“Sounds good,” Jim said to Wendy, loud enough for the would-be raiders to hear, as well as anyone coming up from behind. “But maybe they like long pork too.”

The voice continued, “Put down your weapons. When it's safe, our representative will come to talk with you.”

Jim hung on to his crossbow. A glance showed that Wendy did the same, but the girl on the other side of the fence laid her spear on the ground. She looked across at him with a sneer. “How much damage do you think you can do to people who have technology like that? If they wanted to, they could have swatted us instead of holding a conversation.”

She was right. Jim engaged the safety, and put his crossbow at his feet.

He saw movement between the lights: an egg-shaped thing with a number of dangling legs started descending. It made him think of a spider. As it rapidly lowered, he counted six legs. Only, this thing was the size of a small truck, and obviously mechanical.

It landed smoothly, with three of its legs on each side of the seven-foot high fence.

The same voice came from it, somewhat softer. “There is a confederation of sentient beings within the Galaxy. We come from very varied environments, and are very different from each other. My species has been selected as the rescue mission because we're the team members most similar to you humans. Please don't be shocked by the differences. We're people like you, just in dissimilar bodies. Also, naturally, we’re wearing armor in case one of you has hostile ideas.”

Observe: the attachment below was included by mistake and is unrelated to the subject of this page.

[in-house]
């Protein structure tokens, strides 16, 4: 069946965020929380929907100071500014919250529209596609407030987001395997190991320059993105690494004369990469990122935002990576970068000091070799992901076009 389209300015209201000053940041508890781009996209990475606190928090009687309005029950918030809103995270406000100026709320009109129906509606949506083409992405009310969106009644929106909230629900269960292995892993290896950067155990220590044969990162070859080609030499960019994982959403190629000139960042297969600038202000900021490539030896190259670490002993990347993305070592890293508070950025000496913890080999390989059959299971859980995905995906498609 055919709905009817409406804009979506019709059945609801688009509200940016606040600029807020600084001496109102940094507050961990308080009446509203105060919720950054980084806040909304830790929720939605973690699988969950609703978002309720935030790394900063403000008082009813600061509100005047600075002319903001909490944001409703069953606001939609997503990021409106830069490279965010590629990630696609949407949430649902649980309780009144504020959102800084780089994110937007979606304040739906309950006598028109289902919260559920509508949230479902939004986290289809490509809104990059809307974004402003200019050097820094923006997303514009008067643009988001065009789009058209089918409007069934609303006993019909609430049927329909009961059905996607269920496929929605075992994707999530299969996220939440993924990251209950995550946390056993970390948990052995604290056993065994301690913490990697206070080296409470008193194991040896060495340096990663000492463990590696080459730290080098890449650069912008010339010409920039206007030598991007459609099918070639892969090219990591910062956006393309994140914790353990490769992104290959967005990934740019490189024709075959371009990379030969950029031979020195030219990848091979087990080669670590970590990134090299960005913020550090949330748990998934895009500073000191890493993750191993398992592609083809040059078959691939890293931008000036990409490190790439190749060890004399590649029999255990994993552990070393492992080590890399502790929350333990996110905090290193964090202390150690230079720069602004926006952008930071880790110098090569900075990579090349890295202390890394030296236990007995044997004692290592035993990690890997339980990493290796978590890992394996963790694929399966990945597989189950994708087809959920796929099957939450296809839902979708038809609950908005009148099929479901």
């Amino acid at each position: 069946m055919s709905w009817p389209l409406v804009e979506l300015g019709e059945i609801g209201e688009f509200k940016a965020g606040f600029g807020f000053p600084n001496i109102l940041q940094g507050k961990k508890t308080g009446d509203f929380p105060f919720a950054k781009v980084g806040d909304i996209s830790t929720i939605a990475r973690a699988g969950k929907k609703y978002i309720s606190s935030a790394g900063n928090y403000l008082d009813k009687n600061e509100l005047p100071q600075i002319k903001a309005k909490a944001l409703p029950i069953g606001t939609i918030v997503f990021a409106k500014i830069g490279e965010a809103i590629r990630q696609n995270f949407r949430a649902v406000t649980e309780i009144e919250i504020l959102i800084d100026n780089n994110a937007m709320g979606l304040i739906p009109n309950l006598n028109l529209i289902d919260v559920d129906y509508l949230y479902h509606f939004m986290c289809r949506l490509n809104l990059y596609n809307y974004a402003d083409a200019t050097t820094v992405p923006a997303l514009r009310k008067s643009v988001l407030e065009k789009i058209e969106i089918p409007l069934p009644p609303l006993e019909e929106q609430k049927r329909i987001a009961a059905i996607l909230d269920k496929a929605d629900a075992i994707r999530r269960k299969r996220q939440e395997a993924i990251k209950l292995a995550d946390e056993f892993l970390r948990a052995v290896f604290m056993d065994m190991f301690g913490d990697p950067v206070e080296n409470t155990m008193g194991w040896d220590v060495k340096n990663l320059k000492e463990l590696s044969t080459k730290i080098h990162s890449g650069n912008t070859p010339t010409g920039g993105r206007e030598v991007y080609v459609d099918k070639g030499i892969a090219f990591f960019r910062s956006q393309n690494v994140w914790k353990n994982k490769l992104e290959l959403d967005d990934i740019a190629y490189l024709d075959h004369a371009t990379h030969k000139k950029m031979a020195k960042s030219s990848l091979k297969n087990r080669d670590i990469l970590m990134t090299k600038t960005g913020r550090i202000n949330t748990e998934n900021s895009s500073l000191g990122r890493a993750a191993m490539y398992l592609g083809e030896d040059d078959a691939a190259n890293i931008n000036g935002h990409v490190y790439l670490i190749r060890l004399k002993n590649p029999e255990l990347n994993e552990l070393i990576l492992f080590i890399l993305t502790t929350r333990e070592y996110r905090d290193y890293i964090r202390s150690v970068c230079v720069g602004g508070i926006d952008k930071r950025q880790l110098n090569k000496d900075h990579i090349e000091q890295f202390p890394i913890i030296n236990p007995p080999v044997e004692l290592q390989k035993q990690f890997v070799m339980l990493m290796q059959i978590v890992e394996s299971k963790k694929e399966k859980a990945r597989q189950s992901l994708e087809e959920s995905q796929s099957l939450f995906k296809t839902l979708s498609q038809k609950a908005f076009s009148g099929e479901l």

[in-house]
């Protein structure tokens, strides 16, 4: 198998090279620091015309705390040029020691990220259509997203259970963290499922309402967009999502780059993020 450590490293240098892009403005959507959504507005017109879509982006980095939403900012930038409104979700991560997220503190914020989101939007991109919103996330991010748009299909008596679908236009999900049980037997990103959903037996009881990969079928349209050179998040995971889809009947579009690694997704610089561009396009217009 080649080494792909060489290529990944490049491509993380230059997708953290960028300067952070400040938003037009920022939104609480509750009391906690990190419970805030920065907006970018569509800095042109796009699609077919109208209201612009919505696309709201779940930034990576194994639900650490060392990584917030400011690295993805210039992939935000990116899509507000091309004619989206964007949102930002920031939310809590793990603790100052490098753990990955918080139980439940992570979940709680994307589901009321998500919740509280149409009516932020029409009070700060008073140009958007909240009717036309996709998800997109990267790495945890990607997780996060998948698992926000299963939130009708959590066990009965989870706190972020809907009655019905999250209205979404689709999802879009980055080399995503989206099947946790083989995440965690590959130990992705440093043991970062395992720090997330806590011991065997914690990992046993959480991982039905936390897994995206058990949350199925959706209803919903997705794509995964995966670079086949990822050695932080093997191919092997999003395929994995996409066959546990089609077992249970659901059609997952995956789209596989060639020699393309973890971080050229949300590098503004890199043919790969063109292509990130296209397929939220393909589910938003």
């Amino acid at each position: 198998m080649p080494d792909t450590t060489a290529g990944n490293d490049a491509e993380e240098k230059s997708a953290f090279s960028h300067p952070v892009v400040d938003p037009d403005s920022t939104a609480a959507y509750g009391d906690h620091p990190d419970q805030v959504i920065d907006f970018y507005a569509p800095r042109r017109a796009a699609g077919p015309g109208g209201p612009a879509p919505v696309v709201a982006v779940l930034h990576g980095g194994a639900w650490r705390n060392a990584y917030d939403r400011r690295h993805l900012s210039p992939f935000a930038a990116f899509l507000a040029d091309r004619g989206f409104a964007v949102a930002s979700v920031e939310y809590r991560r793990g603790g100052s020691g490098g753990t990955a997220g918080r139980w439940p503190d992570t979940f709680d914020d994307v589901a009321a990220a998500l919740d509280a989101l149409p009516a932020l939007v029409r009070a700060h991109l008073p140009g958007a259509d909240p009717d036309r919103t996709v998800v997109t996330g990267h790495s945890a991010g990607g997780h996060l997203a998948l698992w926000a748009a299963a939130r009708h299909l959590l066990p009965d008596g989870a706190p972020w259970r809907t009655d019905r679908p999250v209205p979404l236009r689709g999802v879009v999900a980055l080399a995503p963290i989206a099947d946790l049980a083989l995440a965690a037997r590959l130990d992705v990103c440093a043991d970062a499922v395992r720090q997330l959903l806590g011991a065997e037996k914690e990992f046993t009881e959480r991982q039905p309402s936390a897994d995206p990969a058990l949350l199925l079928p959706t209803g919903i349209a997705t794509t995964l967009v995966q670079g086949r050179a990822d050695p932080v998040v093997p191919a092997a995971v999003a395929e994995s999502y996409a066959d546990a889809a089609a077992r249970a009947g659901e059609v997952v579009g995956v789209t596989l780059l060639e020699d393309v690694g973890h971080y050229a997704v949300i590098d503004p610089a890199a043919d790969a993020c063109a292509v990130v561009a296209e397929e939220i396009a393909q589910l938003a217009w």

Jim thought his heart would stop, in anticipation. Images of several SF movies went through his mind as an opening appeared in the vehicle.

A white, egg-shaped thing came out, about three feet tall and a bit over a foot in diameter. It smoothly dropped in front of Jim and Wendy. Just before it reached the ground, three white, spindly legs extruded, so it landed on an instant tripod. It had no other distinguishing marks like eyes or anything. Maybe this was the armor, with the being inside.

The same voice came from the thing, at a more conversational level. "Like you, we're beings from a planetary surface, use sound to communicate, and sense electromagnetic radiation."

Uncle Dan spoke from behind Jim. "Of course. What else?"

The voice seemed to have no emotion, then Jim realized, it must be generated by a computer. "Lots of other kinds of beings exist. On your planet alone, the marine mammals are as intelligent as you, and there is a sentient life form in the ionosphere—except they’re practically extinct thanks to your activities. They cannot sense you, and you're unaware of them. And the main work of terraforming Venus for human use was done by a life form living in the space around stars, although not usually in this part of the galaxy."

Jim felt very small and ignorant, but picked up on one thing. "Hey, you're taking us to Venus?"

"Not quite. There were over ten billions of you at the peak of your population. Then, most of you were killed by the sea level rise, the pandemics and the food wars. We estimate maybe three billions are left, and the number is falling daily. That's still way above the carrying capacity of your planet, but we can only take a little over sixty million people. So, we’re selecting very carefully."

"Feeling good about the rescue mission?" Dan grated out. "You're a pack of bastards! Why didn't you stop it in the first place?"